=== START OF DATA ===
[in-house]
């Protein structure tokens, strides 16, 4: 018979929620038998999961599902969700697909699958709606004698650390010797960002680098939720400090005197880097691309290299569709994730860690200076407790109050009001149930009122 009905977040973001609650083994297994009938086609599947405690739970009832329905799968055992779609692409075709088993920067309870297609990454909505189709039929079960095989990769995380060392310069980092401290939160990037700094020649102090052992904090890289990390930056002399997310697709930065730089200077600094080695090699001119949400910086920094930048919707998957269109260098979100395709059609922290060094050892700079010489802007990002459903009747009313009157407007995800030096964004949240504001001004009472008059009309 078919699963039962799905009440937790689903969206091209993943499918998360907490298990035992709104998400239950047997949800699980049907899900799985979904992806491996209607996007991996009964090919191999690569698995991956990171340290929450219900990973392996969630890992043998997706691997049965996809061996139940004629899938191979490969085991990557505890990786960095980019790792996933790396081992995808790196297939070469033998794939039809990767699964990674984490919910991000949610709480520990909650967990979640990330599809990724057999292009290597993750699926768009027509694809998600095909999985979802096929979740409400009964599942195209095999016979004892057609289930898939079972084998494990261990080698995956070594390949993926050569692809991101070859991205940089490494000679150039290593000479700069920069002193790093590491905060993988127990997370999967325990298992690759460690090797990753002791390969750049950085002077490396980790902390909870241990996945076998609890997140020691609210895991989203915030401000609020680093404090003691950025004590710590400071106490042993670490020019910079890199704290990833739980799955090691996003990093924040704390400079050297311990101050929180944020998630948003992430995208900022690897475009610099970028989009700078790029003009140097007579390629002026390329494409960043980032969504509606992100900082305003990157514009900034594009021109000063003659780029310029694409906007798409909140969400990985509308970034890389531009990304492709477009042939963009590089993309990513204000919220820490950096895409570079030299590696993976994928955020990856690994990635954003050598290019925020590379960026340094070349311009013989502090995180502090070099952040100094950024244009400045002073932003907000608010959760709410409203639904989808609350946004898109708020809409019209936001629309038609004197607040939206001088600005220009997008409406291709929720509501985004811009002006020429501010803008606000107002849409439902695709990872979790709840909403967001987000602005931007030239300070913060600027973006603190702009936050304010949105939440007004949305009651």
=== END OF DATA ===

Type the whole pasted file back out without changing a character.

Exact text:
[in-house]
């Protein structure tokens, strides 16, 4: 018979929620038998999961599902969700697909699958709606004698650390010797960002680098939720400090005197880097691309290299569709994730860690200076407790109050009001149930009122 009905977040973001609650083994297994009938086609599947405690739970009832329905799968055992779609692409075709088993920067309870297609990454909505189709039929079960095989990769995380060392310069980092401290939160990037700094020649102090052992904090890289990390930056002399997310697709930065730089200077600094080695090699001119949400910086920094930048919707998957269109260098979100395709059609922290060094050892700079010489802007990002459903009747009313009157407007995800030096964004949240504001001004009472008059009309 078919699963039962799905009440937790689903969206091209993943499918998360907490298990035992709104998400239950047997949800699980049907899900799985979904992806491996209607996007991996009964090919191999690569698995991956990171340290929450219900990973392996969630890992043998997706691997049965996809061996139940004629899938191979490969085991990557505890990786960095980019790792996933790396081992995808790196297939070469033998794939039809990767699964990674984490919910991000949610709480520990909650967990979640990330599809990724057999292009290597993750699926768009027509694809998600095909999985979802096929979740409400009964599942195209095999016979004892057609289930898939079972084998494990261990080698995956070594390949993926050569692809991101070859991205940089490494000679150039290593000479700069920069002193790093590491905060993988127990997370999967325990298992690759460690090797990753002791390969750049950085002077490396980790902390909870241990996945076998609890997140020691609210895991989203915030401000609020680093404090003691950025004590710590400071106490042993670490020019910079890199704290990833739980799955090691996003990093924040704390400079050297311990101050929180944020998630948003992430995208900022690897475009610099970028989009700078790029003009140097007579390629002026390329494409960043980032969504509606992100900082305003990157514009900034594009021109000063003659780029310029694409906007798409909140969400990985509308970034890389531009990304492709477009042939963009590089993309990513204000919220820490950096895409570079030299590696993976994928955020990856690994990635954003050598290019925020590379960026340094070349311009013989502090995180502090070099952040100094950024244009400045002073932003907000608010959760709410409203639904989808609350946004898109708020809409019209936001629309038609004197607040939206001088600005220009997008409406291709929720509501985004811009002006020429501010803008606000107002849409439902695709990872979790709840909403967001987000602005931007030239300070913060600027973006603190702009936050304010949105939440007004949305009651």